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Up From Down Under November 2006 Column

November Issue 2006

Editing and Proofreading – Part 3 




You should recall (from Part 1) that a thorough edit of a completed draft is tackled on “two levels:


  • Macro level. The big picture.
  • Micro level. The itty-bitty parts.

“The term editing may be used to encompass the whole process or, more specifically, applied to the macro level. Proofreading is the final surface polish performed once the big things have been set in concrete.”


Strange, but some writers seem to think proofreading is too tedious and below them. “Leave the spelling, grammar and punctuation to the peasants who can’t write creatively,” we hear them preaching. It’s sad, but perhaps they’re making noise to distract us from the fact they can’t spell, write grammatically or punctuate.


Is the “itty-bitty” of “nitty-gritty” importance?




Michael Legat, writer, editor, and publisher observed:


“You will be wrong if you think that mistakes in your spelling, punctuation and grammar will be corrected by a copy editor. Copy editors are not used as widely as in the past. You should learn to correct your own work.”1



Proofreading Tools


The two major steps in Proofreading involve important tools available to you. First, your computer’s word processor has built-in error detection. Second, your own senses of sight and hearing become keener when they work together.


STEP ONE: Use your computer for on-screen proofreading.


Your word processor has sub-programs you can use to detect and highlight errors or automatically correct your work: in Microsoft Word, go to Tools, Options, Spelling & Grammar. Some writers prefer to have these running as they type; others may switch them on specifically for editing. The choice is yours.


You should consider using the capacity to check spelling, grammar, punctuation, doubled words, passive voice, etc. However, these tools are not foolproof – for example, see “Spelling errors” below.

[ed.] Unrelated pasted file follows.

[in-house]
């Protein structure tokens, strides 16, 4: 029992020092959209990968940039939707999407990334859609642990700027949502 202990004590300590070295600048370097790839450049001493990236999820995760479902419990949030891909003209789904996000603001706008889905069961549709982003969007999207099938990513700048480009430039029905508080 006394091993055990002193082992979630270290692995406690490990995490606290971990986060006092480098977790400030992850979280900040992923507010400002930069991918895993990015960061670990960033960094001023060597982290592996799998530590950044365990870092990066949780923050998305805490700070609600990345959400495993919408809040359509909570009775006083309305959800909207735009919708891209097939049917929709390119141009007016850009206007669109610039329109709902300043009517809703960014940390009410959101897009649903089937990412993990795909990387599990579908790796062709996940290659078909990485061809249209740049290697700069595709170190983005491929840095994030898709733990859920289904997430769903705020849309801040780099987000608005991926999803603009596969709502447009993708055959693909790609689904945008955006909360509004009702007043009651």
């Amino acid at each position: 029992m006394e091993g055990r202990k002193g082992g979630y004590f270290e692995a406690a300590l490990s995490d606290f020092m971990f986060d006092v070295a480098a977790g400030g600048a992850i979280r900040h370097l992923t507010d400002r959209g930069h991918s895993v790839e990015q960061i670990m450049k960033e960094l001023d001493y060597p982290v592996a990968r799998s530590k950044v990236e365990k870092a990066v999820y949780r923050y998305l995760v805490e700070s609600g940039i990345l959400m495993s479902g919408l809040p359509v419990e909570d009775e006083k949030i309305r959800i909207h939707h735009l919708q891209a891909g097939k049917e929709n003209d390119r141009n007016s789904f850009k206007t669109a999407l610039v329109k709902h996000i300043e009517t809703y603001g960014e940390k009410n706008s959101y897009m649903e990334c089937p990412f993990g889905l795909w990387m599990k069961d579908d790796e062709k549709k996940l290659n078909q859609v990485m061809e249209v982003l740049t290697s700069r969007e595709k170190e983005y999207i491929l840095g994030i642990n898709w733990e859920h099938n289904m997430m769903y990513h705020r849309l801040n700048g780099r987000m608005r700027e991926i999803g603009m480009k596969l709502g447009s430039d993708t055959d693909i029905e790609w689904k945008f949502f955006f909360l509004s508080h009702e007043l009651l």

STEP TWO: Vocalise your story or essay - read it aloud. Use two of your senses together – sight and hearing. A printout is best for this step. 


There are three variations. First, read your story straight through. This practice often reveals poor sentence structure, superfluous words and phrases, and repetitions (words you repeat in close proximity or habitually throughout your work).


The second variation is to mask the work. Leave visible only the line you’re reading. This technique helps avoid distractions and keeps your attention on one line.


Third, try reading the story or essay backward, word-by-word – that’ll make you concentrate!


Proofreading for SPAG (Spelling, Punctuation and Grammar)


Whether you use on-screen checking or a printout, there are a variety of things to look for.


  1. Spelling errors. Okay you’ve run spell check, so now’s the time to check for the tricky words and typos it missed. For example, your spelling may be wrong but the computer doesn’t always know that – you could type “bare” when you mean “bear” or “pour” instead of “poor” or “kin” when you mean “kind” or “litter” instead of “letter” or … . Got the idea?

“Some words that can cause trouble are listed below.

         their (possessive form of they)

         there (in that place)

         they’re (contraction of they are)

         accept (a verb, meaning to receive or to admit to a group)

         except (usually a preposition, meaning but or only)